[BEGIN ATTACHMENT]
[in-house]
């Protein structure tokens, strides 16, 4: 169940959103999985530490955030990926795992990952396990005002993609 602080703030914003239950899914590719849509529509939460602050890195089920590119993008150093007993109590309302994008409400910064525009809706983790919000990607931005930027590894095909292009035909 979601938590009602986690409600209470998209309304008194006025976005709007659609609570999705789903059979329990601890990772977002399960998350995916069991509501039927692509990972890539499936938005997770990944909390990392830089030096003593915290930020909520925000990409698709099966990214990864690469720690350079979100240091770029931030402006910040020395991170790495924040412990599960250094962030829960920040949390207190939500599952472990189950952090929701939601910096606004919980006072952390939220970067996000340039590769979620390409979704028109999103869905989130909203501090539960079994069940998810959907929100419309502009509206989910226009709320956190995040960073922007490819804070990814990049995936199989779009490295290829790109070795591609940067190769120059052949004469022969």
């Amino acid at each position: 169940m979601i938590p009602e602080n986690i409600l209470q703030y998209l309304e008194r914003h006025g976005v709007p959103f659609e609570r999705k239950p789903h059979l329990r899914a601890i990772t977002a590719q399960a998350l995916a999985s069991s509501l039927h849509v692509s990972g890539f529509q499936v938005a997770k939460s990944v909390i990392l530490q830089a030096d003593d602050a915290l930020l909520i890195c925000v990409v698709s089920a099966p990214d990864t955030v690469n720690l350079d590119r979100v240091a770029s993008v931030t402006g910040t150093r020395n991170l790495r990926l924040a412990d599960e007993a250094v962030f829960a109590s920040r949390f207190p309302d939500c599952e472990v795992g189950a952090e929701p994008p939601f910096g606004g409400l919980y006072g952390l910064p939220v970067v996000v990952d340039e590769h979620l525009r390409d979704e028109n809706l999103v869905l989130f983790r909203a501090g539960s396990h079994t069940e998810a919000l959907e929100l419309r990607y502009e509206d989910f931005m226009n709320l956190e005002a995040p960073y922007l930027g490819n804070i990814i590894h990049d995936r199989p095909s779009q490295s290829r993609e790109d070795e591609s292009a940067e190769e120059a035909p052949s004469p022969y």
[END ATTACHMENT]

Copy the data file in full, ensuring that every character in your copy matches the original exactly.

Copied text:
[in-house]
């Protein structure tokens, strides 16, 4: 169940959103999985530490955030990926795992990952396990005002993609 602080703030914003239950899914590719849509529509939460602050890195089920590119993008150093007993109590309302994008409400910064525009809706983790919000990607931005930027590894095909292009035909 979601938590009602986690409600209470998209309304008194006025976005709007659609609570999705789903059979329990601890990772977002399960998350995916069991509501039927692509990972890539499936938005997770990944909390990392830089030096003593915290930020909520925000990409698709099966990214990864690469720690350079979100240091770029931030402006910040020395991170790495924040412990599960250094962030829960920040949390207190939500599952472990189950952090929701939601910096606004919980006072952390939220970067996000340039590769979620390409979704028109999103869905989130909203501090539960079994069940998810959907929100419309502009509206989910226009709320956190995040960073922007490819804070990814990049995936199989779009490295290829790109070795591609940067190769120059052949004469022969």
């Amino acid at each position: 169940m979601i938590p009602e602080n986690i409600l209470q703030y998209l309304e008194r914003h006025g976005v709007p959103f659609e609570r999705k239950p789903h059979l329990r899914a601890i990772t977002a590719q399960a998350l995916a999985s069991s509501l039927h849509v692509s990972g890539f529509q499936v938005a997770k939460s990944v909390i990392l530490q830089a030096d003593d602050a915290l930020l909520i890195c925000v990409v698709s089920a099966p990214d990864t955030v690469n720690l350079d590119r979100v240091a770029s993008v931030t402006g910040t150093r020395n991170l790495r990926l924040a412990d599960e007993a250094v962030f829960a109590s920040r949390f207190p309302d939500c599952e472990v795992g189950a952090e929701p994008p939601f910096g606004g409400l919980y006072g952390l910064p939220v970067v996000v990952d340039e590769h979620l525009r390409d979704e028109n809706l999103v869905l989130f983790r909203a501090g539960s396990h079994t069940e998810a919000l959907e929100l419309r990607y502009e509206d989910f931005m226009n709320l956190e005002a995040p960073y922007l930027g490819n804070i990814i590894h990049d995936r199989p095909s779009q490295s290829r993609e790109d070795e591609s292009a940067e190769e120059a035909p052949s004469p022969y």